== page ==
This paper examines the profitability of using an emerging country, currency that is pegged to the U.S. dollar in carry trade against floating currencies. It also examines the effect of embedding forecasting techniques in its profitability and risk-adjusted returns. While carry trade is performed largely with currencies that adapt a floating exchange rate system, conducting such a strategy using pegged currency has proven to be very rewarding, especially when the strategy is enhanced with forecasting methods. Carry trade is a speculative strategy where carry traders take advantage of interest rate differential between two currencies. It is conducted by borrowing a low interest rate currency and investing in a high interest rate currency. According to uncovered interest parity (UIP), carry trade should not yield any profit. If investors are both rational and risk-neutral, then exchange rate changes will eliminate any gains arising from the differential in interest rate. But literature has shown that UIP does not hold. This failure has led to unprecedented returns for that strategy matching the returns of the S&P 500 and outperforming it in terms of Sharpe ratio.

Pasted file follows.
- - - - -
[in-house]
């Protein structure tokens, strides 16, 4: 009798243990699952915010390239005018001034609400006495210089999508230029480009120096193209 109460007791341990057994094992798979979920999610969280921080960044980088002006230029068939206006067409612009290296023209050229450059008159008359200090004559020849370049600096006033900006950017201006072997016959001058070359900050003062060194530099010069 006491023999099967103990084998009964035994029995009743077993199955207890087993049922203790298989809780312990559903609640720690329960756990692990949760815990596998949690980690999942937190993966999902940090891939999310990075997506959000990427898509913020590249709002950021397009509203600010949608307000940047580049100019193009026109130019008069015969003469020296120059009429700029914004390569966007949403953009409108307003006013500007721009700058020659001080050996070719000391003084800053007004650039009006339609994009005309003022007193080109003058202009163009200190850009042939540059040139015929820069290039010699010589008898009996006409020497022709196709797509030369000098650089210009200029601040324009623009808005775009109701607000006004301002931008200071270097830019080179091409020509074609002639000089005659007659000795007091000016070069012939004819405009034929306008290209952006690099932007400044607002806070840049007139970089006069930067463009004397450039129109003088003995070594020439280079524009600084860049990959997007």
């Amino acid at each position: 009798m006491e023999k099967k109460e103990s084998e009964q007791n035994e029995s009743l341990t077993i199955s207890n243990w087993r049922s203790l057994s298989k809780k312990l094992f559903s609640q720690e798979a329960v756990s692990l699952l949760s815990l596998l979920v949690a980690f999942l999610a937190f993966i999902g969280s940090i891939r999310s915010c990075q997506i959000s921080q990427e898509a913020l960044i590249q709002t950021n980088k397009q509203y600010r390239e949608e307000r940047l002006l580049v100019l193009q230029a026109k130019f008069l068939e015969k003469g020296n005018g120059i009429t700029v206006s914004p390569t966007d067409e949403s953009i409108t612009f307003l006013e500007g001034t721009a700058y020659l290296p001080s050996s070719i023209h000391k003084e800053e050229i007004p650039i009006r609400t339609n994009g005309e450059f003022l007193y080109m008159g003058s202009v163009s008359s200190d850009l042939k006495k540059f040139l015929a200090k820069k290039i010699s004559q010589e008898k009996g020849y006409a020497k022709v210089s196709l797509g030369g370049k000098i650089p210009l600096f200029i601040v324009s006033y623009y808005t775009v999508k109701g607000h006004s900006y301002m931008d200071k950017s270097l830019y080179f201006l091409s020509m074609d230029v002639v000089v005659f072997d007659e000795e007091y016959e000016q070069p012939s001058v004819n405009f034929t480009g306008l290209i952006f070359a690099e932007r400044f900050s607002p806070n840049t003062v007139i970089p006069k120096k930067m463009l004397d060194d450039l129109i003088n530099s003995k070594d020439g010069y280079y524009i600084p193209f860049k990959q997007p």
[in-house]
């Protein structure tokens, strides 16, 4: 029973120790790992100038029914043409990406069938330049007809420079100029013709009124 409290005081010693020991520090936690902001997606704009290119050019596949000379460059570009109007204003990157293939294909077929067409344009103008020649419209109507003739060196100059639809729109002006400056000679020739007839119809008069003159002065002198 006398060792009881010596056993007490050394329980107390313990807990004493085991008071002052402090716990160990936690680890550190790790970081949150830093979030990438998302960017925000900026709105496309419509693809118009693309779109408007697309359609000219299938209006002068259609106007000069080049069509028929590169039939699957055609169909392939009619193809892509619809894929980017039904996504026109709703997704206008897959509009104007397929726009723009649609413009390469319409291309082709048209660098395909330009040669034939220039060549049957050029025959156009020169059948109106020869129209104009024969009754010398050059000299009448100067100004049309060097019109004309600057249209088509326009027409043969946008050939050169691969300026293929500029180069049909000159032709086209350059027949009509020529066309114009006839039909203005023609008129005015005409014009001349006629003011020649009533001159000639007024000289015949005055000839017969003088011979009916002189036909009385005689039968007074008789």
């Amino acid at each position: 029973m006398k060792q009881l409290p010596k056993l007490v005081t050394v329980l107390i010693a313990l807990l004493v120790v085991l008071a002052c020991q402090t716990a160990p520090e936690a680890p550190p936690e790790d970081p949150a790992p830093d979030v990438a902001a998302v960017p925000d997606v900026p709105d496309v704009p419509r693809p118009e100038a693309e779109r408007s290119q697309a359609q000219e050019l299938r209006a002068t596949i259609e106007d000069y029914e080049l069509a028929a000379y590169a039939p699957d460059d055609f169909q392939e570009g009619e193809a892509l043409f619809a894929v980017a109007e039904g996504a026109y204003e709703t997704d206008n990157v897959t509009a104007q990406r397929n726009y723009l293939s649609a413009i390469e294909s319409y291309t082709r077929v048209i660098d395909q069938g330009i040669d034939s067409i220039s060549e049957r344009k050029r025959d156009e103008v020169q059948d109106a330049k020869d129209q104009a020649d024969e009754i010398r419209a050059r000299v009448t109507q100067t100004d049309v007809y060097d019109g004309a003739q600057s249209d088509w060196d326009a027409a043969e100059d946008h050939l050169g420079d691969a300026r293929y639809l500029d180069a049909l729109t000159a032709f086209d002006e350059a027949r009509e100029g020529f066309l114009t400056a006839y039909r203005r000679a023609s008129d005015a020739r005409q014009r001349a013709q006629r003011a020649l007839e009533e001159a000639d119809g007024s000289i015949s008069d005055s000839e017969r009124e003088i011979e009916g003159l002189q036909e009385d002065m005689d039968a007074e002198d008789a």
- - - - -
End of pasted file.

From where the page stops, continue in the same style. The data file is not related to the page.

This study contributes to the existing literature on carry trade by examining the feasibility of using pegged currencies in such strategy. This study is one of the few studies which has investigated the effect of embedding forecasting methods in the selection process and its effect on return, risk and risk-adjusted returns.
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This study received no specific financial support.
The authors declare that they have no competing interests.
I would like to express my gratitude to Prof. Imad Moosa from RMIT University for his gaudiness and unconditional support. I would also like to thank the anonymous referees for their thoughtful comments.